FilmQ_Ch28-31_Poisoned Dreams | John F. Kennedy | Attention

FilmQ_Ch28-31: The Great Society, Civil Rights, Vietnam War, Era of Social Change

How to Use Video as a Source
Step #1: Familiarize yourself with film questions prior to viewing the film. By reading the questions and understanding the
vocabulary contained within, you allow yourself the luxury of viewing the film without having to look at the questions continuously.
Step #2: View and Listen Attentively. Unlike a book, a video provides information via visual images and audio. Both forms of data
are more valuable together than separately. For example, turn the volume off on your TV during your favorite program. Then, raise
the volume while blacking-out the image. Under which conditions was the data most richly delivered? Always make sure that you
have unobstructed viewing of a film and that the sound is audible.
    As you view the video, pay attention to visual and/ or audio cues that reflect the issues raised by the questions below. Your
responses should refer to video content as well as your current knowledge and understanding of history.
Step #3: Organize Your Thoughts. Unlike a book, the data from a video is often delivered at a constant rate. With a book, you can
slow your reading speed when you encounter a particular segment that is complicated. You can also turn back to a previous page to
review information. A film is a bit different in that you may not always have the option to use slow motion or rewind. Therefore,
maintaining focus on the imagery and sound is important. Targeted Notes will reduce the amount of time you're looking away from
the film. By writing quick and simple phrases of a few words each, you maintain greater attention to film events. Targeted notes use
key words/ phrases that will ignite a thought or idea when you read them later. There is no concern for grammar or spelling while
doing this. After the film has ended, you look at your targeted notes and manipulate the data to compile responses in complete
Organizational Tip: Vertically divide the sheet of paper where your responses will go. On the left half, take targeted notes for each
question given. After viewing the video, use the targeted notes to compose complete responses to each question (on the right half of
the sheet).

SOURCE: The Century: America's Time Video Series by CenturyAmericasTime at <

It has been a century like no other. And ABC news is proud to present this extraordinary visual
encyclopedia of America's last one hundred years. Unprecedented in scope The century: America's time
recounts the defining moments, people, and trends that have shaped the United States and the World.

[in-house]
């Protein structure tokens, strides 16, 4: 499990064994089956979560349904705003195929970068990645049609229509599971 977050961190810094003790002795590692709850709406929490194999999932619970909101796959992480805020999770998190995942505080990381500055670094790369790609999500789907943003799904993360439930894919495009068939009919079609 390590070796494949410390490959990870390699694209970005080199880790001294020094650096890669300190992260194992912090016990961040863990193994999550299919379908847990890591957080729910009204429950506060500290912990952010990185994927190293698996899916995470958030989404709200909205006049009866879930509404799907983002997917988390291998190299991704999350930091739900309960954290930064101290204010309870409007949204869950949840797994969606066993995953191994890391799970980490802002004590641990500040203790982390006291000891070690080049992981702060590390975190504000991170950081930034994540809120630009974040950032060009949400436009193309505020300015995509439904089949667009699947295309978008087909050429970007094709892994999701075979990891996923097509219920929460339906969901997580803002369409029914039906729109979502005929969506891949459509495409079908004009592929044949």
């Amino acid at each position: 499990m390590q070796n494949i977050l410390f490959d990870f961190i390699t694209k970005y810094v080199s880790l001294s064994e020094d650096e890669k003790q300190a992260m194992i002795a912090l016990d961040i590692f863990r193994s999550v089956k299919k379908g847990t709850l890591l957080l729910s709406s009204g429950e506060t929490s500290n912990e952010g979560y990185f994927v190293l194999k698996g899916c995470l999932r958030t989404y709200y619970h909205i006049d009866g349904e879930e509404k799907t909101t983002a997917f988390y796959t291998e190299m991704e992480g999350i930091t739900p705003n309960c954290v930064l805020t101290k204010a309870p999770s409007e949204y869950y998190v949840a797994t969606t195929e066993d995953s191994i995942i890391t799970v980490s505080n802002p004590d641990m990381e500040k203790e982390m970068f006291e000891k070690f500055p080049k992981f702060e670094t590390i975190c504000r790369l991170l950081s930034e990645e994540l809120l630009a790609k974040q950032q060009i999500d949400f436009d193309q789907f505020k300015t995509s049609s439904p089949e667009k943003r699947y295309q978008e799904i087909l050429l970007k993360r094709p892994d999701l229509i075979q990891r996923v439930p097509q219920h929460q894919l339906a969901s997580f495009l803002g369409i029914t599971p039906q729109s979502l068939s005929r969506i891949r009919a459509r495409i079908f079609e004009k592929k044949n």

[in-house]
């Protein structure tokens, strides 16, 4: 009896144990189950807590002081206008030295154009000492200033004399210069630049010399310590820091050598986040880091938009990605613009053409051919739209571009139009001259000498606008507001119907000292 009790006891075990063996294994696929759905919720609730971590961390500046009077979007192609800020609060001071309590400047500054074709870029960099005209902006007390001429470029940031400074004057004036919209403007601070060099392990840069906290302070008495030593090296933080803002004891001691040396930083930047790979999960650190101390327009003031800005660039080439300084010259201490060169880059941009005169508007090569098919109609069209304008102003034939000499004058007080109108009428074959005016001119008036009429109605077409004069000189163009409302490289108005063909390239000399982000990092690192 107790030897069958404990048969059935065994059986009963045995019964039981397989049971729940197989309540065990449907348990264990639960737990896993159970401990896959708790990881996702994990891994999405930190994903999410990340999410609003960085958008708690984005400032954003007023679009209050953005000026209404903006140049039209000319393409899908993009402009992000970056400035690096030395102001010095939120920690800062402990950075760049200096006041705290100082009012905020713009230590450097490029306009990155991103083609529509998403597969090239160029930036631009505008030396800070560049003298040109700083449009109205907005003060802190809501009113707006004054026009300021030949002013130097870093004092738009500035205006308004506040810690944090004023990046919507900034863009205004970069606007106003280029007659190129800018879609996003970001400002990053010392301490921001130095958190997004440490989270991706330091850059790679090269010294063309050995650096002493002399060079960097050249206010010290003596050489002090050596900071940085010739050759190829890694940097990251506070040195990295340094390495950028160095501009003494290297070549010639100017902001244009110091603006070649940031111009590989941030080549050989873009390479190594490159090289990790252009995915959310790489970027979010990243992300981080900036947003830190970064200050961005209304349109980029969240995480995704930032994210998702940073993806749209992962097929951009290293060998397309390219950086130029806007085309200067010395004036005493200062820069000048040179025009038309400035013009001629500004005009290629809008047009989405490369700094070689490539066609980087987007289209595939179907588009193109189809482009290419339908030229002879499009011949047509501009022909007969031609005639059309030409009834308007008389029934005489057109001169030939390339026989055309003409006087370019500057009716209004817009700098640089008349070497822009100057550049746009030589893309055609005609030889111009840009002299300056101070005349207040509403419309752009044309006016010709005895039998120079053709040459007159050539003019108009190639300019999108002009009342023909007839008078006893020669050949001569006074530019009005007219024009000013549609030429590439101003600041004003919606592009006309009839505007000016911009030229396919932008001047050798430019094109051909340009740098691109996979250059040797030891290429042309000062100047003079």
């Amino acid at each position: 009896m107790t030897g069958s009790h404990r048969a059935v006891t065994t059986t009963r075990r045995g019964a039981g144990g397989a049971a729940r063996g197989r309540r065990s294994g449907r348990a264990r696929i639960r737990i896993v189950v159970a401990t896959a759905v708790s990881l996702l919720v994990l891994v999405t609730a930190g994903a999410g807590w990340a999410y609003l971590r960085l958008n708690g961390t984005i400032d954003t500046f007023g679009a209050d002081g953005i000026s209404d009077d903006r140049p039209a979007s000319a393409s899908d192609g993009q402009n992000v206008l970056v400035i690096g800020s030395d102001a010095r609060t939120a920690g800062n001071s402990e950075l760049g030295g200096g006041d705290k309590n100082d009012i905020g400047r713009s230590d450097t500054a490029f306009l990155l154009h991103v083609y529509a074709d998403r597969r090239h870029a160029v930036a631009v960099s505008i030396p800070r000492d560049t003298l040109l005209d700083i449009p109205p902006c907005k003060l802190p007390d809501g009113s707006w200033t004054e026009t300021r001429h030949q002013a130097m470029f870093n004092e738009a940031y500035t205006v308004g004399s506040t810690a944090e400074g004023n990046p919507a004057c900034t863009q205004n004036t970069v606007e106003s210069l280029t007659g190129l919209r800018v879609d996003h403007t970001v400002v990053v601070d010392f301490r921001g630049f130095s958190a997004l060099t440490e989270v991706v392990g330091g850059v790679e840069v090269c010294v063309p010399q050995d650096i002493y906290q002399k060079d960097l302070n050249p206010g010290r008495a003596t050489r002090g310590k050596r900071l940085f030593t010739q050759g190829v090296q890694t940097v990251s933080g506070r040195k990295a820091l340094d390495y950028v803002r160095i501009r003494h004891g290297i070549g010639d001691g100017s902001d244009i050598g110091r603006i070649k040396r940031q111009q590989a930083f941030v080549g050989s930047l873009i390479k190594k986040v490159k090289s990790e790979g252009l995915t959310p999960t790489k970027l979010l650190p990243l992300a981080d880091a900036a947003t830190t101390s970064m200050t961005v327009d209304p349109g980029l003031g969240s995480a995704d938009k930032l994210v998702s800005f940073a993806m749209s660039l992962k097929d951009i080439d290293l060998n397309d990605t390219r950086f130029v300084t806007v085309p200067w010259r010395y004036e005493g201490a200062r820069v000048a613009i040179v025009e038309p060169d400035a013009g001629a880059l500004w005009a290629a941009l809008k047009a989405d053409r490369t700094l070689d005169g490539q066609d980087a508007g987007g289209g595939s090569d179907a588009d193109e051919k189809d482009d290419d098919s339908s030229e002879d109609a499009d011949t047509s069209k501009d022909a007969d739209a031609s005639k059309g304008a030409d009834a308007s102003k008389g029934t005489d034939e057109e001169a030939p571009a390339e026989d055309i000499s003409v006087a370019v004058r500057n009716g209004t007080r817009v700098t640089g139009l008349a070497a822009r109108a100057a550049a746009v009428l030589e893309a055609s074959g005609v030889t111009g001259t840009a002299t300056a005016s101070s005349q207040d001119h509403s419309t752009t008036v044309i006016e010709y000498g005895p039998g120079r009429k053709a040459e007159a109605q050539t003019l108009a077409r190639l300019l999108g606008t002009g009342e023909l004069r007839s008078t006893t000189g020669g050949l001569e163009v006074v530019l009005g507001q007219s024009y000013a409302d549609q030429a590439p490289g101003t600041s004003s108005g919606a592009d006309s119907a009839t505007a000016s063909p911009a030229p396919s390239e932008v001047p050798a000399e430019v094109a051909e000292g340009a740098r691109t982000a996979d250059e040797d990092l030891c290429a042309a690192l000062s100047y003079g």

The series is narrated by Peter Jennings.


The first few years of the 1960s promised a greater, stronger and more unified America than ever.
America, as the undisputed leader of the free world, straddled the globe like Colossus. But within a few
years the optimism of the first years of the decade would vanish, only to be replaced by the uncertainty of
a new and unfamiliar world, and the national mourning of a fallen leader. This episode covers the years
1960-1963, and examines the events of the era such as the lunch counter sit-ins at Greensboro, North
Carolina, the Kennedy years, the Cuban Missile Crisis and America’s increasing involvement in Vietnam.
The episode ends with the assassination of Kennedy and the loss of American innocence.

Context: United States, 1960-1970, Social Upheaval & Change.
1. In 1960, in Greensboro, North Carolina, young African-American students demonstrated against
segregation by sitting at luncheon counters that only served white patrons. How could young African-
Americans be “freed” by being arrested and put in jail?
2. The early 1960s were unique in that it was truly a youth culture. Discuss some ways
in which this is evident.
3. What is a “cold warrior?” How were both John F. Kennedy and Richard Nixon cold
4. John F. Kennedy was one of America’s most popular presidents. Why was JKF so
popular? What was his special appeal?
5. Discuss the role of television in the 1960 presidential election.
6. Why did the Soviet Union erect the Berlin Wall?
7. Who were the Freedom Riders? What were their objectives? How are they true
American heroes?
8. What is the “domino theory?” How did the US address this?
9. Discuss the power of song in the Civil Rights Movement of the 1960s.
10. How did JFK’s death affect America? Why was his assassination the day America “lost its

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